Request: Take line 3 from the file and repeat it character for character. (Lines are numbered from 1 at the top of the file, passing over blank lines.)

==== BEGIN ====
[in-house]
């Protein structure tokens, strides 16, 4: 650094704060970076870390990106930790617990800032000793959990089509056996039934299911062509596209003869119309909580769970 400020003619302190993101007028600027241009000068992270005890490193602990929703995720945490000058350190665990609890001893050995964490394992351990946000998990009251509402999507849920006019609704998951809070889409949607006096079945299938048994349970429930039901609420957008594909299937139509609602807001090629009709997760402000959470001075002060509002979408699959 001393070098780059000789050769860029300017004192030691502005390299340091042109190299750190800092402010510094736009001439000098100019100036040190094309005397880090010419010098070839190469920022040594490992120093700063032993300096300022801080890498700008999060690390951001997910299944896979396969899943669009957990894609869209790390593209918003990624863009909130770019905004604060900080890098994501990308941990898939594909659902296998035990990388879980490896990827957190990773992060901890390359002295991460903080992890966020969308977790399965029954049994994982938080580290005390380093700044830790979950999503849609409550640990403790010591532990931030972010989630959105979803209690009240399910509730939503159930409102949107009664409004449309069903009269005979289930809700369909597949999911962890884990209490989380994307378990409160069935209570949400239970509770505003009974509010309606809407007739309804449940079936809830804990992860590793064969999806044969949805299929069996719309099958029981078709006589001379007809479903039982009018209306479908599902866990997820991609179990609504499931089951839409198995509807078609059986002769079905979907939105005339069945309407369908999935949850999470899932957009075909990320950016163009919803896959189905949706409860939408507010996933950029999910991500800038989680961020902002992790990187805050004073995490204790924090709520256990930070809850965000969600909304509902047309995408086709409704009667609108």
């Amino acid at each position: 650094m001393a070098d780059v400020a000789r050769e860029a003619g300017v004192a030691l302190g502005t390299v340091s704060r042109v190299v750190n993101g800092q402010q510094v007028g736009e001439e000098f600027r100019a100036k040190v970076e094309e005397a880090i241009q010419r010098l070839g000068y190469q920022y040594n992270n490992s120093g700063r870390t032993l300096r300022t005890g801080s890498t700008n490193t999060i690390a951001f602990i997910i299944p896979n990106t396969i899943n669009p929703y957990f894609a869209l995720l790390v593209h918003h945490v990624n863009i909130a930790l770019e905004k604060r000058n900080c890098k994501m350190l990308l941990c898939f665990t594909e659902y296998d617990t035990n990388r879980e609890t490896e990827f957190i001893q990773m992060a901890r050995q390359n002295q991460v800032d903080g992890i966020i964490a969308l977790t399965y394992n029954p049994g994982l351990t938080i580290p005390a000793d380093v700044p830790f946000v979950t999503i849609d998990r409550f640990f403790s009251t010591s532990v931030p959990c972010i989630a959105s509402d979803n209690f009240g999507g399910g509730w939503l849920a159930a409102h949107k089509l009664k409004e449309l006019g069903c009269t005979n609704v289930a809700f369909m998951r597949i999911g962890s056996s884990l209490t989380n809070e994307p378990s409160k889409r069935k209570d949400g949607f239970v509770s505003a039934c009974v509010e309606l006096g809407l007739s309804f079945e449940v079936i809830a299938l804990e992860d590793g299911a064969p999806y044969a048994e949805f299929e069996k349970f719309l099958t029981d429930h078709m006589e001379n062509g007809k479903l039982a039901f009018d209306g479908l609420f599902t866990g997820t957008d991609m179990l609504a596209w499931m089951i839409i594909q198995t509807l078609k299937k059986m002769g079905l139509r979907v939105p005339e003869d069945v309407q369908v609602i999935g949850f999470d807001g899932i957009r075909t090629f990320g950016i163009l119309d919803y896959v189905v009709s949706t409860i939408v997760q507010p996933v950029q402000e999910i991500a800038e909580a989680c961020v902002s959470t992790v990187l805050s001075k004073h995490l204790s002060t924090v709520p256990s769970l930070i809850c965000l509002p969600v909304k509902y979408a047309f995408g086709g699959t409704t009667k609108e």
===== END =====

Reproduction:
């Amino acid at each position: 650094m001393a070098d780059v400020a000789r050769e860029a003619g300017v004192a030691l302190g502005t390299v340091s704060r042109v190299v750190n993101g800092q402010q510094v007028g736009e001439e000098f600027r100019a100036k040190v970076e094309e005397a880090i241009q010419r010098l070839g000068y190469q920022y040594n992270n490992s120093g700063r870390t032993l300096r300022t005890g801080s890498t700008n490193t999060i690390a951001f602990i997910i299944p896979n990106t396969i899943n669009p929703y957990f894609a869209l995720l790390v593209h918003h945490v990624n863009i909130a930790l770019e905004k604060r000058n900080c890098k994501m350190l990308l941990c898939f665990t594909e659902y296998d617990t035990n990388r879980e609890t490896e990827f957190i001893q990773m992060a901890r050995q390359n002295q991460v800032d903080g992890i966020i964490a969308l977790t399965y394992n029954p049994g994982l351990t938080i580290p005390a000793d380093v700044p830790f946000v979950t999503i849609d998990r409550f640990f403790s009251t010591s532990v931030p959990c972010i989630a959105s509402d979803n209690f009240g999507g399910g509730w939503l849920a159930a409102h949107k089509l009664k409004e449309l006019g069903c009269t005979n609704v289930a809700f369909m998951r597949i999911g962890s056996s884990l209490t989380n809070e994307p378990s409160k889409r069935k209570d949400g949607f239970v509770s505003a039934c009974v509010e309606l006096g809407l007739s309804f079945e449940v079936i809830a299938l804990e992860d590793g299911a064969p999806y044969a048994e949805f299929e069996k349970f719309l099958t029981d429930h078709m006589e001379n062509g007809k479903l039982a039901f009018d209306g479908l609420f599902t866990g997820t957008d991609m179990l609504a596209w499931m089951i839409i594909q198995t509807l078609k299937k059986m002769g079905l139509r979907v939105p005339e003869d069945v309407q369908v609602i999935g949850f999470d807001g899932i957009r075909t090629f990320g950016i163009l119309d919803y896959v189905v009709s949706t409860i939408v997760q507010p996933v950029q402000e999910i991500a800038e909580a989680c961020v902002s959470t992790v990187l805050s001075k004073h995490l204790s002060t924090v709520p256990s769970l930070i809850c965000l509002p969600v909304k509902y979408a047309f995408g086709g699959t409704t009667k609108e």